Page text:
An Arizona appeals court has ordered that all records held by the Cyber Ninjas company in its partisan audit of Maricopa County’s 2.1 million votes in the 2020 election are “public” and “must be disclosed.”

The fact that Cybers Ninjas — the lead contractor in the GOP-controlled state Senate’s election audit — is a private company cannot be used to subvert the public records law, the Arizona Court of Appeals ruled Thursday.

The Senate agreed to turn over records in its possession to a watchdog group that demanded them, but argued it didn’t have to provide records hoarded by Cyber Ninjas because the company was not subject to the state public records law.

But the appeals court ruled that the Senate, “as officers and a public body under the (records law), have a duty to maintain and produce public records related to their official duties.”

That “includes the public records created in connection with the audit of a separate governmental agency, authorized by the legislative branch of state government and performed by the Senate’s agents,” the opinion said. “The requested records are no less public records simply because they are in the possession of a third party, Cyber Ninjas.”

Austin Evers, executive director of the nonprofit American Oversight, which sued for the audit records, hailed the decision.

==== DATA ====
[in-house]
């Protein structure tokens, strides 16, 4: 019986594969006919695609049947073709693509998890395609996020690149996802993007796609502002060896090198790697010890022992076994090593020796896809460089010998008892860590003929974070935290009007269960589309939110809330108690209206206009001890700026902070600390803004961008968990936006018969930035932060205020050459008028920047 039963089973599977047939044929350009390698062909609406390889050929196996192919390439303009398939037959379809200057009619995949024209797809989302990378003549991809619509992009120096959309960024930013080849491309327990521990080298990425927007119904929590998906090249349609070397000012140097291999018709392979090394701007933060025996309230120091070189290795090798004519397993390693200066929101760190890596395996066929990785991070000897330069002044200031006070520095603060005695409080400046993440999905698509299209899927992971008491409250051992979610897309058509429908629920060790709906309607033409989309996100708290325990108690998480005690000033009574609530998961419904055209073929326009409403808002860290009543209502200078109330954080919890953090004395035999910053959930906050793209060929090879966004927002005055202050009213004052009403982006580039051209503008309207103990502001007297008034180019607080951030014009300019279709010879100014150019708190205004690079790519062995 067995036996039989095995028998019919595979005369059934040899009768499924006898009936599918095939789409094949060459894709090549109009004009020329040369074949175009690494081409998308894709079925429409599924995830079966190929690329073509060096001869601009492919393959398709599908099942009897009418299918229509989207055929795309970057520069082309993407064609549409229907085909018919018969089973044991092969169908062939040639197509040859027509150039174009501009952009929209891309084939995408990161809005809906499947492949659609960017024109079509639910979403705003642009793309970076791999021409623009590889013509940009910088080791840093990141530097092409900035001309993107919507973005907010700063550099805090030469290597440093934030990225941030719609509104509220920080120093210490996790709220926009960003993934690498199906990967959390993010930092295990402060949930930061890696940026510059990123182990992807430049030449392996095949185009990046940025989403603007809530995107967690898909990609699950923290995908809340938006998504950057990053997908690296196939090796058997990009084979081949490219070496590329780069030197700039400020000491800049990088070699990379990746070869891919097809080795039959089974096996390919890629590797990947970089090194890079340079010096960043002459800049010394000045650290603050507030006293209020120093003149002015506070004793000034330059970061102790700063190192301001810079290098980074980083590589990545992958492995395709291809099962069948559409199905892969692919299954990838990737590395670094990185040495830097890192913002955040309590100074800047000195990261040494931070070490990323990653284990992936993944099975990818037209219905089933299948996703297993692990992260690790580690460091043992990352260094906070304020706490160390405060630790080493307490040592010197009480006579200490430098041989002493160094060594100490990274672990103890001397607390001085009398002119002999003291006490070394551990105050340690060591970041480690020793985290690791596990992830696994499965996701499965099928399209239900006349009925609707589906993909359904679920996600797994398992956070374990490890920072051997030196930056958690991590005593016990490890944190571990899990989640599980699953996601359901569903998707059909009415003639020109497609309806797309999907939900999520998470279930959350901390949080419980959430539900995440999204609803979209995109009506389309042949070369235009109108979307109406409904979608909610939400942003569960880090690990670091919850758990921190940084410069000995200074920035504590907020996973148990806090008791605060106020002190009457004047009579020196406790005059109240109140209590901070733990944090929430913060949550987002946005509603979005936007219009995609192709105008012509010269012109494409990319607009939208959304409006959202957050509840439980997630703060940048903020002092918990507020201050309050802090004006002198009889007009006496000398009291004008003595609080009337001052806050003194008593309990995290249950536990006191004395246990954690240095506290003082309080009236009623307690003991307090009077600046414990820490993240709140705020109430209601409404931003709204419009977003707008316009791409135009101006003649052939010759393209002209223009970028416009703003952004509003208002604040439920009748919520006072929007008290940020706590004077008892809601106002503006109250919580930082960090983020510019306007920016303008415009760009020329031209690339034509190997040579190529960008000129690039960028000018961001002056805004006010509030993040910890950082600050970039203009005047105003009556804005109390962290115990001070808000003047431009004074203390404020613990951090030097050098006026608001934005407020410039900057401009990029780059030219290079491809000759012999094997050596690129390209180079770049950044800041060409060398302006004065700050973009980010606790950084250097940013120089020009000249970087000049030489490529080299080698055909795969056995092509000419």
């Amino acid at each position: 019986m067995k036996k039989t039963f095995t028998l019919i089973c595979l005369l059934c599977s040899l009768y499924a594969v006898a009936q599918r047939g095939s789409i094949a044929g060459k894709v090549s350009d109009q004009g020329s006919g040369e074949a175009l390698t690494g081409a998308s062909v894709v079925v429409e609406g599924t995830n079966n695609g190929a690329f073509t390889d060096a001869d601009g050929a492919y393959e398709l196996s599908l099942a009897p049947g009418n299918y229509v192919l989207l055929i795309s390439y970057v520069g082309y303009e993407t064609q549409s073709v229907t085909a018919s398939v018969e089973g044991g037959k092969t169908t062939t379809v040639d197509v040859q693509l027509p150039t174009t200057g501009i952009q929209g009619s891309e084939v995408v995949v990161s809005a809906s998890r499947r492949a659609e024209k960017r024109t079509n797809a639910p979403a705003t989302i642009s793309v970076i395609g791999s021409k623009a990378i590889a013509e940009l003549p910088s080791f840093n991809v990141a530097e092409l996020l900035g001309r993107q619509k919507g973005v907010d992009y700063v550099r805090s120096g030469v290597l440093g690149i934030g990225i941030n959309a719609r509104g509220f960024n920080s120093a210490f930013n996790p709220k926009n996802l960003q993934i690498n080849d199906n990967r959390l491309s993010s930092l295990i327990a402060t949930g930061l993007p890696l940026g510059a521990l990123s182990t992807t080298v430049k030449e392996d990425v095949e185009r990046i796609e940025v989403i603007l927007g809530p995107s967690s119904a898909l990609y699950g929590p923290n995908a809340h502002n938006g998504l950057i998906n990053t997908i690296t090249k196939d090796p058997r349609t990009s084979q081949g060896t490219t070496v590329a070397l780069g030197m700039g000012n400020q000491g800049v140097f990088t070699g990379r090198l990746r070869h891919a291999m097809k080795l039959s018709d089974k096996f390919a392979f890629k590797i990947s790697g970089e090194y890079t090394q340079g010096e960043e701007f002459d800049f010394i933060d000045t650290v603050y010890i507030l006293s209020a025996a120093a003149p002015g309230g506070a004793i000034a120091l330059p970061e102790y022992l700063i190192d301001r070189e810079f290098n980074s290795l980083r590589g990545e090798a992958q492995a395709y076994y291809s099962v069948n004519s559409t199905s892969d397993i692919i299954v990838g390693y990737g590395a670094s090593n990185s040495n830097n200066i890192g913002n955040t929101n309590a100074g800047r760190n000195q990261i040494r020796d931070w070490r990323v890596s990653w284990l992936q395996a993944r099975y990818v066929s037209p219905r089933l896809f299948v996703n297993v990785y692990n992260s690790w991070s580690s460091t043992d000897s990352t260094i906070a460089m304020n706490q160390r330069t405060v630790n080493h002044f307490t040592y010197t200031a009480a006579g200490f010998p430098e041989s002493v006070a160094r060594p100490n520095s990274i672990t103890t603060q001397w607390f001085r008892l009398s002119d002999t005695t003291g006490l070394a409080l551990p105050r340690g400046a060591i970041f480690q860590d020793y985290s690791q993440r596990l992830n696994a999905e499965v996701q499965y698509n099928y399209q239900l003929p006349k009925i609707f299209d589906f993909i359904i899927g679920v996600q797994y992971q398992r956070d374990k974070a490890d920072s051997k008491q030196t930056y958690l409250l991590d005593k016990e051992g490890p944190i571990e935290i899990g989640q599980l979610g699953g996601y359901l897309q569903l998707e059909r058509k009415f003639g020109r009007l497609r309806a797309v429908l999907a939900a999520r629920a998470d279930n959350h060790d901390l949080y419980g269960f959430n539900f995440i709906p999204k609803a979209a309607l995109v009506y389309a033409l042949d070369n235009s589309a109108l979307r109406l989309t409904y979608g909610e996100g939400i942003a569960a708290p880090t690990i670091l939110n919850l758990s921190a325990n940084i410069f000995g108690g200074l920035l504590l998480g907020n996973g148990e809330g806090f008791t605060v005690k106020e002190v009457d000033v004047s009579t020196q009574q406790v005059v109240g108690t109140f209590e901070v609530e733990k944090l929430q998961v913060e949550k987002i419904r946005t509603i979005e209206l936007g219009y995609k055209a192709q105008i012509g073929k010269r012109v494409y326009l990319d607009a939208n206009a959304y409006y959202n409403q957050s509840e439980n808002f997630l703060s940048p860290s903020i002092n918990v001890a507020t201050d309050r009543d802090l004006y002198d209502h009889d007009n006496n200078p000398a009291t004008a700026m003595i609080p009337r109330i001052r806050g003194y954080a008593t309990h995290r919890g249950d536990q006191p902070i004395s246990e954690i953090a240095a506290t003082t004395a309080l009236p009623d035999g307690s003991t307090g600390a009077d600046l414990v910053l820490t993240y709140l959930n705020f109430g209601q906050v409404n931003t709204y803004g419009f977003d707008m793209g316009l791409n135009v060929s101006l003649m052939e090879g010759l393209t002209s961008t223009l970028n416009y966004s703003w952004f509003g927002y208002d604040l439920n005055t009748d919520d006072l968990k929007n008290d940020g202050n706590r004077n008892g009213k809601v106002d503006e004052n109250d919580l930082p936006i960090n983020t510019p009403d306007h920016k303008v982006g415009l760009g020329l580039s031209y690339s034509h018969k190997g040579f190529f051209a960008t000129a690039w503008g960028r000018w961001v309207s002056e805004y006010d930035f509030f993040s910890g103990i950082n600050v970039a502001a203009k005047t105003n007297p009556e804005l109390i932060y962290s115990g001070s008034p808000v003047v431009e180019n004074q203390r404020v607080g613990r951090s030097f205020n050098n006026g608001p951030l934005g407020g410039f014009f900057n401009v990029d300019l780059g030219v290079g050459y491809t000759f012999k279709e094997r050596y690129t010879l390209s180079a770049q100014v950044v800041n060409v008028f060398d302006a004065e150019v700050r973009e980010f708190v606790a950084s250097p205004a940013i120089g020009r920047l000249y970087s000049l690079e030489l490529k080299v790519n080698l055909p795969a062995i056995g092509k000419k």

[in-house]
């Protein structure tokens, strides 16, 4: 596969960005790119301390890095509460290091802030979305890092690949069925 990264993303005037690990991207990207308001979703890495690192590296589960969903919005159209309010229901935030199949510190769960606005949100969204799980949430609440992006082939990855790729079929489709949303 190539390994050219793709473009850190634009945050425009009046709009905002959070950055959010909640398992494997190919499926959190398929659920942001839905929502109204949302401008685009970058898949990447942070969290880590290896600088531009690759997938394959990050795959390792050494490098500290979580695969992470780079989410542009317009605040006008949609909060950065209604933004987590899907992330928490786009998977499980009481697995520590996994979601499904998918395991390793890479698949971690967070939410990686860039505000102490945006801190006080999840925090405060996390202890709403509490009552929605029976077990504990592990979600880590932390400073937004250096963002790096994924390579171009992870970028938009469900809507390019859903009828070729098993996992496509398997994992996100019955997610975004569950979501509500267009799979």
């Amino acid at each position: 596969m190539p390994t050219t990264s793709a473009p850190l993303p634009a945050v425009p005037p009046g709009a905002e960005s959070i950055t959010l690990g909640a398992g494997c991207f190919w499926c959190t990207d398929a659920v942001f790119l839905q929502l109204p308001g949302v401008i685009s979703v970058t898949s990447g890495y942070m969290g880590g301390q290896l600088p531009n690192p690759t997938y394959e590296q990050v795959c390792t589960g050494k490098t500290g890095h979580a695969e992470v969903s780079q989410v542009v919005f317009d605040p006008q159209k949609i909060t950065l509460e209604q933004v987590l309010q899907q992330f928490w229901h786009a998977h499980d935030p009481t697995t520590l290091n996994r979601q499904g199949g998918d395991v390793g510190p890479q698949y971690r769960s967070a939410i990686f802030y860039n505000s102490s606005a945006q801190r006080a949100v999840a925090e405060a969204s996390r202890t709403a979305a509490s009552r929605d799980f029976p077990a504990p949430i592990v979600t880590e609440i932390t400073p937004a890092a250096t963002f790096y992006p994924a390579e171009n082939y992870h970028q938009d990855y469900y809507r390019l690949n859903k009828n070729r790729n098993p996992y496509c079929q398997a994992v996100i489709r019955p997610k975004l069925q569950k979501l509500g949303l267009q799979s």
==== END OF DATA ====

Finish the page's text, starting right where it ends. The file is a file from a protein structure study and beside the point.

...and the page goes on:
“The Senate has taken radical positions to obstruct basic public access to information about its so-called audit,” Evers said in a statement. “It has tried to get away with outsourcing the audit to a third party, and argued that the public has no right to enforce transparency laws against them. Their arguments reflect a disdain for accountability. Fortunately the law is not on their side.”

The ruling is expected to shed more light on the crackpot vote audit. The hugely controversial recount by Cyber Ninjas has been headed by a QAnon acolyte who predicted months before it began that “hundreds of thousand of votes” would inevitably be found for Donald Trump.

Ballots have been bizarrely examined for traces of bamboo in a bid to prove the Chinese hacked the votes. And truckloads of voter data were spirited away to a cabin in Montana woods, 1,300 miles from where votes were cast.

The audit was supposed to be finished in mid-May, but no report has yet been issued, leading to speculation that nothing was discovered to support Senate Republicans’ conjecture about a rigged election.

The Arizona vote was certified nearly nine months ago by Republican Gov. Doug Ducey after several official recounts failed to find any irregularities. Joe Biden beat Trump by 10,457 votes in the state. He edged out Trump by more than 2 percentage points ― about 45,000 votes ― in Maricopa County.

State Senate President Republican Karen Fann said Thursday the Senate will appeal the decision to the Arizona Supreme Court, The Arizona Republic reported. “We have nothing to hide,” Fann asserted.

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